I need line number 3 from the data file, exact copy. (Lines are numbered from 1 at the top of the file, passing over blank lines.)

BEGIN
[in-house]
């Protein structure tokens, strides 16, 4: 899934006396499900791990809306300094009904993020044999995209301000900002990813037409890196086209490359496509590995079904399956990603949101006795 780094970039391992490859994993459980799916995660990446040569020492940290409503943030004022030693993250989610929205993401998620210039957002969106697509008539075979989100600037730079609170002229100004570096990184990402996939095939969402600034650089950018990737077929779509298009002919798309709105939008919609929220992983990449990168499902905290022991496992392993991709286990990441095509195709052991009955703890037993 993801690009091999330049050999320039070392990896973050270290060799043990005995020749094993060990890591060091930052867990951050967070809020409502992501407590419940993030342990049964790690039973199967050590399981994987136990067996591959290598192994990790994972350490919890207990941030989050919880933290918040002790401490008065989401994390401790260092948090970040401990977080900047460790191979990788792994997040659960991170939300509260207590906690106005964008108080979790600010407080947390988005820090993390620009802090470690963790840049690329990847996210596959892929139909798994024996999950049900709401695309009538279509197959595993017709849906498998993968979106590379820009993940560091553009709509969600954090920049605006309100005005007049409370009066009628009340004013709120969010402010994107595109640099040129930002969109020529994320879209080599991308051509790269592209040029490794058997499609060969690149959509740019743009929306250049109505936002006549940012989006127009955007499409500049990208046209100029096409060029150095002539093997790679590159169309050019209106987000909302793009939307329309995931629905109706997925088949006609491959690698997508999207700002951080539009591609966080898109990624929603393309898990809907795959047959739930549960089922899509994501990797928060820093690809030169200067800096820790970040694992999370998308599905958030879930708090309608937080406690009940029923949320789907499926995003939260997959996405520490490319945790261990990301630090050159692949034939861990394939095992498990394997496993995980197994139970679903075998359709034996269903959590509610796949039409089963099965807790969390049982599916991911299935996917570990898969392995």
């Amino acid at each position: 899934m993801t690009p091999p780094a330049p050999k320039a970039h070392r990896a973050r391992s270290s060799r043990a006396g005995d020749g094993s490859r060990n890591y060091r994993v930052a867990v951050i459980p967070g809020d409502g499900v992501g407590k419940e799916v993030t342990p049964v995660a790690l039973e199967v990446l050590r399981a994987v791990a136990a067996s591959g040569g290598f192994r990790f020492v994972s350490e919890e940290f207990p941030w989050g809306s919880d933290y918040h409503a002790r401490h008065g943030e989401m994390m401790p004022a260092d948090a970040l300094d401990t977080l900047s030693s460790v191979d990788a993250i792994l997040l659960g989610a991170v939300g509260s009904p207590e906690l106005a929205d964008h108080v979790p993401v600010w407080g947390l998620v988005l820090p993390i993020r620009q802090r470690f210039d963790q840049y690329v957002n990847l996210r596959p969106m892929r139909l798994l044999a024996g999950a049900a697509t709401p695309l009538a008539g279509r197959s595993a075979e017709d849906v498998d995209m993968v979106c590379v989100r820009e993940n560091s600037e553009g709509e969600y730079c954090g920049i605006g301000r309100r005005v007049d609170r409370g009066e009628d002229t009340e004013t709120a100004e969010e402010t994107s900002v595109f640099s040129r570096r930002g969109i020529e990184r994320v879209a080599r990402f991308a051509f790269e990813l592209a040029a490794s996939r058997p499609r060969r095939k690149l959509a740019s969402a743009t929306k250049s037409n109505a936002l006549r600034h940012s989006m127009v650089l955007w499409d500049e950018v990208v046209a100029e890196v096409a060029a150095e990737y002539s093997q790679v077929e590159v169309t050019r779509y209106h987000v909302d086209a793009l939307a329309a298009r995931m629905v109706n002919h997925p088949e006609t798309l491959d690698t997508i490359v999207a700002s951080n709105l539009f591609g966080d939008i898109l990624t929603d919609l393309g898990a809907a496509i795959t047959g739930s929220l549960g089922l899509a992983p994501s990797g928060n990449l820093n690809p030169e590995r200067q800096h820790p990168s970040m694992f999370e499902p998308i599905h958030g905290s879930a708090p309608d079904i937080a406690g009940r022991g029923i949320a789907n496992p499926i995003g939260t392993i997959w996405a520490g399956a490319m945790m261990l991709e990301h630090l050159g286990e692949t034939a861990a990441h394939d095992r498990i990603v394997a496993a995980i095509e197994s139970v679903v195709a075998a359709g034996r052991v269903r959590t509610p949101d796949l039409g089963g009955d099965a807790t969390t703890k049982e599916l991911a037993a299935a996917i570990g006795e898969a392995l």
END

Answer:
């Amino acid at each position: 899934m993801t690009p091999p780094a330049p050999k320039a970039h070392r990896a973050r391992s270290s060799r043990a006396g005995d020749g094993s490859r060990n890591y060091r994993v930052a867990v951050i459980p967070g809020d409502g499900v992501g407590k419940e799916v993030t342990p049964v995660a790690l039973e199967v990446l050590r399981a994987v791990a136990a067996s591959g040569g290598f192994r990790f020492v994972s350490e919890e940290f207990p941030w989050g809306s919880d933290y918040h409503a002790r401490h008065g943030e989401m994390m401790p004022a260092d948090a970040l300094d401990t977080l900047s030693s460790v191979d990788a993250i792994l997040l659960g989610a991170v939300g509260s009904p207590e906690l106005a929205d964008h108080v979790p993401v600010w407080g947390l998620v988005l820090p993390i993020r620009q802090r470690f210039d963790q840049y690329v957002n990847l996210r596959p969106m892929r139909l798994l044999a024996g999950a049900a697509t709401p695309l009538a008539g279509r197959s595993a075979e017709d849906v498998d995209m993968v979106c590379v989100r820009e993940n560091s600037e553009g709509e969600y730079c954090g920049i605006g301000r309100r005005v007049d609170r409370g009066e009628d002229t009340e004013t709120a100004e969010e402010t994107s900002v595109f640099s040129r570096r930002g969109i020529e990184r994320v879209a080599r990402f991308a051509f790269e990813l592209a040029a490794s996939r058997p499609r060969r095939k690149l959509a740019s969402a743009t929306k250049s037409n109505a936002l006549r600034h940012s989006m127009v650089l955007w499409d500049e950018v990208v046209a100029e890196v096409a060029a150095e990737y002539s093997q790679v077929e590159v169309t050019r779509y209106h987000v909302d086209a793009l939307a329309a298009r995931m629905v109706n002919h997925p088949e006609t798309l491959d690698t997508i490359v999207a700002s951080n709105l539009f591609g966080d939008i898109l990624t929603d919609l393309g898990a809907a496509i795959t047959g739930s929220l549960g089922l899509a992983p994501s990797g928060n990449l820093n690809p030169e590995r200067q800096h820790p990168s970040m694992f999370e499902p998308i599905h958030g905290s879930a708090p309608d079904i937080a406690g009940r022991g029923i949320a789907n496992p499926i995003g939260t392993i997959w996405a520490g399956a490319m945790m261990l991709e990301h630090l050159g286990e692949t034939a861990a990441h394939d095992r498990i990603v394997a496993a995980i095509e197994s139970v679903v195709a075998a359709g034996r052991v269903r959590t509610p949101d796949l039409g089963g009955d099965a807790t969390t703890k049982e599916l991911a037993a299935a996917i570990g006795e898969a392995l």